Whew, I was ecstatic that we were past that hurdle. One morning after cooking breakfast, he left for work and called me from his car. “You have 30 days to pack your belongings and get out.” My brow furrowed, my heart dropped into my stomach, and I actually said, “what, can’t we talk this through?” Click. He’d hung up. It was on a Sunday.
Blind-sided / Discarded / Thrown away
I reacted by moving out, that day. I was in a tailspin, a dark place. I blocked his phone number and email. I never wanted to hear from him again. That Monday he went straight to the courthouse and filed for divorce. A week later he hand-delivered the pro-se divorce papers to a family member that I was living with under the pretense of wanting me to have some of the things I’d left behind. I didn’t talk to anyone or eat anything substantially for three weeks. I was devastated, blindsided.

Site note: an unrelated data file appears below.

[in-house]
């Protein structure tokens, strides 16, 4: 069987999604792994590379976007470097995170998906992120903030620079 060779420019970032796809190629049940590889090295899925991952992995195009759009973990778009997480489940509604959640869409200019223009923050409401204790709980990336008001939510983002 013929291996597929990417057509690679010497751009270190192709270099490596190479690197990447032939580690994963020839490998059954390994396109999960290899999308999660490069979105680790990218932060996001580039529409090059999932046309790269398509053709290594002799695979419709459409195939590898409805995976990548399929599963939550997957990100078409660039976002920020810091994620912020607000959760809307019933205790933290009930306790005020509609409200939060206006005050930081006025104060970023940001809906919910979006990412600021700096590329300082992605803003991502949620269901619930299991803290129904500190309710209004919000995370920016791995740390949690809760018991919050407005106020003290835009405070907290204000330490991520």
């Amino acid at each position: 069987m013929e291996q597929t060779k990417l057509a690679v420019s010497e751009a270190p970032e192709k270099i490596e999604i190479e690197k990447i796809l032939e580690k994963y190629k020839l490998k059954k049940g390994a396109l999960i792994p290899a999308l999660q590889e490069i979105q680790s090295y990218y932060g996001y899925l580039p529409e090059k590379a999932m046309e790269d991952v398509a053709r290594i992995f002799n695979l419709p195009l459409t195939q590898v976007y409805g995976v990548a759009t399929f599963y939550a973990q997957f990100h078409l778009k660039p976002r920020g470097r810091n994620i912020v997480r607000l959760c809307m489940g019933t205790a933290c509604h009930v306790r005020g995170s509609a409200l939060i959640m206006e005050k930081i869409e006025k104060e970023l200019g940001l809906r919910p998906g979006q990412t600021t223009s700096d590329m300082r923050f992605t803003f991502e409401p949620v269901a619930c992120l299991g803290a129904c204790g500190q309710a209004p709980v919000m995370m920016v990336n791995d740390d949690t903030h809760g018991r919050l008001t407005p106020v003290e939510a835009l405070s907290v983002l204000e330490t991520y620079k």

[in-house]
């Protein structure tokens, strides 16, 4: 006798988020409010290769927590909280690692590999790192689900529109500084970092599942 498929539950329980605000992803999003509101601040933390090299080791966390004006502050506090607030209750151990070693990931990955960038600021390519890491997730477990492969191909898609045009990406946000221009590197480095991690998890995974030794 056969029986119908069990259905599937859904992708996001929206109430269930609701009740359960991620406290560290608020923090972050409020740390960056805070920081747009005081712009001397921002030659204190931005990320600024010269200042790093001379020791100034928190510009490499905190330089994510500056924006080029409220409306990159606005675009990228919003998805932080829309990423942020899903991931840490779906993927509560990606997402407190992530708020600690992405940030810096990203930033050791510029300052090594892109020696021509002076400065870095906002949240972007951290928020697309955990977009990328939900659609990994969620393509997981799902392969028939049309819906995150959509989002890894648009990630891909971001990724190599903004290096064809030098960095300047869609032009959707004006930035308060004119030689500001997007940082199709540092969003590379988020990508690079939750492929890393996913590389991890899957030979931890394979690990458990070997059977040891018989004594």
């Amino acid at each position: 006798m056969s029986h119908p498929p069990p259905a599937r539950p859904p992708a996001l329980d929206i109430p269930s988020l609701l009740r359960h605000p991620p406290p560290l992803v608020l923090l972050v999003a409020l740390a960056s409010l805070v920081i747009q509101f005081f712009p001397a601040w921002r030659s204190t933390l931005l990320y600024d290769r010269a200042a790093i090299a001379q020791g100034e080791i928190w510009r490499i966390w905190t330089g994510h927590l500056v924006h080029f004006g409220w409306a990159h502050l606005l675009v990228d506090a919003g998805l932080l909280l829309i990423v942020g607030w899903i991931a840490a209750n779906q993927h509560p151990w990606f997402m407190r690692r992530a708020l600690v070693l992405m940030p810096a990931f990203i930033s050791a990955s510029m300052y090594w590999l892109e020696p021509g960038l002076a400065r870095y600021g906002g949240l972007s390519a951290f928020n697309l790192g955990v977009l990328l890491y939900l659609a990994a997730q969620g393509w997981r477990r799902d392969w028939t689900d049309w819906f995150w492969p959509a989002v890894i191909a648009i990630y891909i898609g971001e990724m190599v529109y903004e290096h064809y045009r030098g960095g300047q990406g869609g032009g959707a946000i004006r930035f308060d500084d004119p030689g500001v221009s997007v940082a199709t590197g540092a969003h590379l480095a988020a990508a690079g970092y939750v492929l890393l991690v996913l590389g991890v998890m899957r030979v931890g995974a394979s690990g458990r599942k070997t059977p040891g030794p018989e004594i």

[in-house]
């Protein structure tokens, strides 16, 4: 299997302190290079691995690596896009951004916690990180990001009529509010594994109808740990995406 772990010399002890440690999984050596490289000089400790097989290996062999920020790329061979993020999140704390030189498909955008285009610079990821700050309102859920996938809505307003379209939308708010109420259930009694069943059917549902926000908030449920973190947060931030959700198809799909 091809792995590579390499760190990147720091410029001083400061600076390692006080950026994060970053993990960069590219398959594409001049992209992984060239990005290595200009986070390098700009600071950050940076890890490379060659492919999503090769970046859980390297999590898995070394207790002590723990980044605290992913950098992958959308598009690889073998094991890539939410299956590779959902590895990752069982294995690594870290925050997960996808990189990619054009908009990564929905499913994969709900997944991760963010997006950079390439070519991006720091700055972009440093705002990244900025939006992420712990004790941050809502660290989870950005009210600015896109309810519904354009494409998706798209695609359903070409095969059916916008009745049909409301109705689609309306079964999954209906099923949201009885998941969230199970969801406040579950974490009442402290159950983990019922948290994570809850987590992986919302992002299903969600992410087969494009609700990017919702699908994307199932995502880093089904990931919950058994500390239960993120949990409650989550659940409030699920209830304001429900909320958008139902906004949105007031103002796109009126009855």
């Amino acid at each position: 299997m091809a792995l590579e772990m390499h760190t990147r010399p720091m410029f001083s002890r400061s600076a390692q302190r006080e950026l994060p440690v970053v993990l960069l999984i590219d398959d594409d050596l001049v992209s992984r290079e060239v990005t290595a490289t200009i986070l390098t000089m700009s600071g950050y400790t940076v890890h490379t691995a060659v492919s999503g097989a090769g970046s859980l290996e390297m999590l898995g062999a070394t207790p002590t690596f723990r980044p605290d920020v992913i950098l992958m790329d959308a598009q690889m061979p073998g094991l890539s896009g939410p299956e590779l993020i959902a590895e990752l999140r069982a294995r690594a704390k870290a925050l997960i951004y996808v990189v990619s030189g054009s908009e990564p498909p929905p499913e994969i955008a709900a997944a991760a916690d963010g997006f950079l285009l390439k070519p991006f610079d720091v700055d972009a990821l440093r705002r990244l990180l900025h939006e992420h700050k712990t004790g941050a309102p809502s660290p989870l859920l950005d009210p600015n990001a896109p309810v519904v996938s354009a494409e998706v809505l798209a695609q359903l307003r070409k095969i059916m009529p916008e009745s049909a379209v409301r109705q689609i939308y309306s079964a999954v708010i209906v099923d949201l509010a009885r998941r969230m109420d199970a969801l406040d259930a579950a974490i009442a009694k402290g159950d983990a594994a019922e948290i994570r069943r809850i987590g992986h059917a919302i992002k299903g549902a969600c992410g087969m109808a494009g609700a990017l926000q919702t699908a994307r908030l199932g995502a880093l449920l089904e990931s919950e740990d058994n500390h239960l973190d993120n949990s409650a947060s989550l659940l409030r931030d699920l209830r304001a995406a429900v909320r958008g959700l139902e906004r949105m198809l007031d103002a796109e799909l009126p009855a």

Two months later, having made minuscule progress toward healing, I answered my phone without looking at the caller i.d. I had unblocked him because I’d had to forgive him for my own sake and out of obedience to the Lord. He was crying and trying to talk at the same time while driving. “I don’t want to be turned over to reprobate. I’m sorry. I was wrong. I don’t want God to turn me over for what I did.” I was confused! Had he talked to someone or had God gotten to him?
Not only had I forgiven him, but I restored him. I remember him saying how easy I made it for him. We counseled with the same pastor I referred to earlier. Although I had forgiven him and restored him, I was still incensed that he’d filed for divorce and put me out. I listened as he lied to the pastor right in front of me and as the pastor said, well he did apologize in front of the church and you should have been there and apologized, too.